Texas Hold'em For Dummies
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In order to start betting in Hold'em, forced bets (known as blinds) are made by the two players immediately clockwise from the dealer button. The person immediately clockwise from the dealer has the small blind, and the next player clockwise has the big blind. Making blind bets is known as posting and this is done before any cards are dealt.

The size of the bets are determined by the limits of the game that you're playing and the small blind is nearly always half of the big blind. So a $2/$4 Limit Hold'em game has a small blind of $1 and a big blind of $2.

Blinds are forced bets. The players in these positions must make these bets or they aren't dealt cards in the hand. These blinds, in turn, force betting action on the table after everyone has been dealt their hole cards.

At a casino, when you first sit down at a Hold'em table, the rules vary as to whether you have to post blinds (even if you're out of the normal blind positions for that hand) in order to be dealt a hand.

In Las Vegas, you're dealt a hand as soon as you sit down and have shown that you meet the table's minimum buy-in. You're not required to post a blind in order to get hole cards. Conversely, in most California card rooms, you're required to post a big blind in order to get your starting hand.

In cases where you're required to post a big blind before you're dealt cards, you're mildly better off just waiting until it would normally be your turn to get the big blind anyway, rather than jumping straight into the hand. Waiting like this keeps you from making an extra forced bet and gives an added bonus of being able to case the players at the table while you aren't actually playing. Dealers are used to this behavior and will probably ask you if you want to sit out (that is, wait until it's your turn to post the big blind).

How soon you post is a fine point, though, that doesn't really make that much difference. If you're itchin' to play, or if you have a very limited amount of time to play, go ahead and jump in. The dealer will tell you whether you're required to post a big blind.

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Mark “The Red” Harlan was born in Rawlins, Wyoming, and has lived exactly the life you’d expect as a result. Armed with a degree in Applied Mathematics (from a university he loathes so much that he refuses to even utter the name), he fell headlong into a 20-year stint in the Silicon Valley’s computer industry.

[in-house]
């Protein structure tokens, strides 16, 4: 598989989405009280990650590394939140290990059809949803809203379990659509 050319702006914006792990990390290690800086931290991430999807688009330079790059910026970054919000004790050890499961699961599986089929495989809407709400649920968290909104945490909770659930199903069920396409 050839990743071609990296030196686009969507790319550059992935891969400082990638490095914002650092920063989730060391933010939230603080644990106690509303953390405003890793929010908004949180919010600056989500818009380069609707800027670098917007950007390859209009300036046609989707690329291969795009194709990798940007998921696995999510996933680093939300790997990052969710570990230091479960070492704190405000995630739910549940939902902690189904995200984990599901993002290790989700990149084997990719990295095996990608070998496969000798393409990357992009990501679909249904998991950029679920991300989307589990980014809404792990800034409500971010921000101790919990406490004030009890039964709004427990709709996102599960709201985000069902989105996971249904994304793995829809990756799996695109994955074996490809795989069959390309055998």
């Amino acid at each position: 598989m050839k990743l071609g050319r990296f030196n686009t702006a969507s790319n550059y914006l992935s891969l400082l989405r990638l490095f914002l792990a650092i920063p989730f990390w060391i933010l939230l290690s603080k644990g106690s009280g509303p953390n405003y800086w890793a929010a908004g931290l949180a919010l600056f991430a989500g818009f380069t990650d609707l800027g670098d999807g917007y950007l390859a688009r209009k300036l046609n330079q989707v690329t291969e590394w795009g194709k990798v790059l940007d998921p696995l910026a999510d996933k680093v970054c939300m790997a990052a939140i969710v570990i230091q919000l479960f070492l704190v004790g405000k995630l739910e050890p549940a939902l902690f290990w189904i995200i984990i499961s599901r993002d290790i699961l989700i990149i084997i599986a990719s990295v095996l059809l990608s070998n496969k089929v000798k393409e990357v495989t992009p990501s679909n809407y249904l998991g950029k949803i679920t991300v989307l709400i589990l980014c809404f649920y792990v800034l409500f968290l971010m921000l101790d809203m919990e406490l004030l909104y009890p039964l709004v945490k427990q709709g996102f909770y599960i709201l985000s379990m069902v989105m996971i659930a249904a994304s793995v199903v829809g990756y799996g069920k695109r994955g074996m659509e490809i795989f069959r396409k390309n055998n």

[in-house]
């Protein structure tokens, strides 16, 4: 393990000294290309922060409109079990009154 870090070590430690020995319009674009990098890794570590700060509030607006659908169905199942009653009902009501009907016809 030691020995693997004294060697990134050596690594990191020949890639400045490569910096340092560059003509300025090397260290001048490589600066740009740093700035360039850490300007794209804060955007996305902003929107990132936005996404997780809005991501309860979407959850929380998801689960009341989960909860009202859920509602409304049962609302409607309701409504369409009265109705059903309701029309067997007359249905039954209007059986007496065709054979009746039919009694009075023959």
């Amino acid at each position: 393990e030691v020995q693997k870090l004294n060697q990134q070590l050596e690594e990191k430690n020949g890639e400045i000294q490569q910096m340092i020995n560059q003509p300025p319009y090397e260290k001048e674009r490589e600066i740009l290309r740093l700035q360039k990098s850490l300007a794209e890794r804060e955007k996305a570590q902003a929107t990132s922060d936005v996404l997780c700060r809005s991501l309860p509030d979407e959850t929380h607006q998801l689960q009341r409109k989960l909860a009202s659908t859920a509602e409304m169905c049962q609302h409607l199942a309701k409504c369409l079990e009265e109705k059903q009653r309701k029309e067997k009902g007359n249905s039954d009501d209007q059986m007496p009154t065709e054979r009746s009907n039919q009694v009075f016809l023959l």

Red’s professional experience includes human-interface work at Apple Computer, development of the bidding schema used by eBay, overseeing application development at Danger (makers of the T-Mobile Sidekick), as well as co-founding CyberArts Licensing (suppliers of the poker software seen on the MANSION and GamesGrid sites).
At the tender age of 8, he won a pinewood derby competition in the Cub Scouts, giving him his first heavy swig of victory that would forever warp his oh-so-soft-and-pliable mind. Under the influence of this experience, he started playing poker that same year (“might as well win money if you’re going to win”) and became good enough by 2005 to be a net money winner in that year’s World Series of Poker.
Red is a member of the American Society of Journalists and Authors and has an extensive writing background ranging from penning InfoWorld’s Notes from the Fringe during the heyday of the Internet, to being lead author of the book he thinks everyone should own (his mom does): Winning at Internet Poker For Dummies (Wiley).
Red maintains a Web site of poker articles at www.redsdeal.com and welcomes non-spam e-mail at [email protected] (be sure to include the +).

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